San Antonio given another year to get air pollution under threshold set by EPA

City has to get levels under 70 parts per billion

By Justin Horne - Weather Authority Meteorologist/Reporter

SAN ANTONIO - The Environmental Protection Agency has extended its deadline in order for San Antonio to improve its air quality. In 2018, San Antonio could potentially receive non-attainment status from the government, should ozone levels not drop.

For that reason, a campaign is underway by the Alamo Area Council of Governments to improve air quality. Also standing with AACOG is Krystal Henagan, who heads up the Texas chapter of the Moms Clean Air Force in Texas. According to Henagan, her asthmatic son suffers on days when pollution is high. 

"He's very sensitive to air pollution and he's missed school because of it,” Henagan said.

"I have to take my medicine a lot, and I have to stay inside,” Tanner Henagan, 8, said. "Whenever you stay inside, it's not that fun."

Tanner Henagan is not alone, with asthma cases in significant numbers across the San Antonio area. 

 "We know that ozone makes asthma worse,” Krystal Henagan said.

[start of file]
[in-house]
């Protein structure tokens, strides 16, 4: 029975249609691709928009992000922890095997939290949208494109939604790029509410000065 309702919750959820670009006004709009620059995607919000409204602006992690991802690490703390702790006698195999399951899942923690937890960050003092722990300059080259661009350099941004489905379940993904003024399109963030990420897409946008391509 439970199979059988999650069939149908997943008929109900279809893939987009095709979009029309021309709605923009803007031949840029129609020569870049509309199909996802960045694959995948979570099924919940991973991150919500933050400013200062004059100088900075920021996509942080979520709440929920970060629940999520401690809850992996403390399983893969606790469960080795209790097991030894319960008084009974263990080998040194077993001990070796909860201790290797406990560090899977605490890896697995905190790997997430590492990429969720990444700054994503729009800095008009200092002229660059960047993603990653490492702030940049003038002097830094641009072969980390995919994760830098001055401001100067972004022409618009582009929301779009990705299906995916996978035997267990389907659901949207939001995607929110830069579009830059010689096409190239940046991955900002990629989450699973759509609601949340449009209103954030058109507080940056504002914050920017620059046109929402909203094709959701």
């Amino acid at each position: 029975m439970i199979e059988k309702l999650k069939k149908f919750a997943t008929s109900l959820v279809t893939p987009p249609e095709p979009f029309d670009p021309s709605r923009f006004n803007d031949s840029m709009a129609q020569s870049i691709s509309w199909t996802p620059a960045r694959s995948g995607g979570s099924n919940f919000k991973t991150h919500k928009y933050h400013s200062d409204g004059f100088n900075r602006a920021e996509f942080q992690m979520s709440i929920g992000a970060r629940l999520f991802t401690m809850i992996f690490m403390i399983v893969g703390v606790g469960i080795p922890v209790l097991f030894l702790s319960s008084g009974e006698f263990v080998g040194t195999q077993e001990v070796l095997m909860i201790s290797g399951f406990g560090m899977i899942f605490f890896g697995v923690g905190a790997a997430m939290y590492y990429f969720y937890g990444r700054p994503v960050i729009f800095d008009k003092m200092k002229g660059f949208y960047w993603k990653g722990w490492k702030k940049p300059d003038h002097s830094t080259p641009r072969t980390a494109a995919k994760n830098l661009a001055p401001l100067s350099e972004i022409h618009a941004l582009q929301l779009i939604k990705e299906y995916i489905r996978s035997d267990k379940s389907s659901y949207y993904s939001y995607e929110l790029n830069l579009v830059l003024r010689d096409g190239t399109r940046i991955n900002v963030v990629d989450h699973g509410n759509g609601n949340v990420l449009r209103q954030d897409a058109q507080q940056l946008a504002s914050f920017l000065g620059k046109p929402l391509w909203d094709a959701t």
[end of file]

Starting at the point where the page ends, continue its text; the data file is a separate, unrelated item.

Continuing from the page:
While the Alamo City currently ranks better than other large cities in Texas, area ozone levels, averaged over a three-year period, are just above the cutoff of 70 parts per billion as set by the EPA. Those levels are measured by sensors around the city.  Should the average not drop below that mark in 2018, non-attainment status could come at a price. 

RELATED: City ozone levels violating federal air standards

"AACOG recently did a study and found that it will cost over $1 billion every year due to project delays, road construction costs and lost business,” said Lily Lowder, with AACOG.  

Lowder said people might not notice the costs at first, but they would get passed down eventually.  As a result, AACOG is asking residents to think about air pollution by making a few changes.

"Driving less. Conserving their fuel. Keeping their vehicle properly maintained, and also reducing and avoiding traffic delays,” Lowder said.

According to statistics, ozone levels peak in the spring and fall, especially following weak frontal boundary passages. The largest contributor of ozone in the San Antonio area is point sources, such as coal plants, which account for 39 percent of the pollution. Meanwhile, traffic reportedly accounts for 30 percent of the ozone concentrations in the Alamo City.

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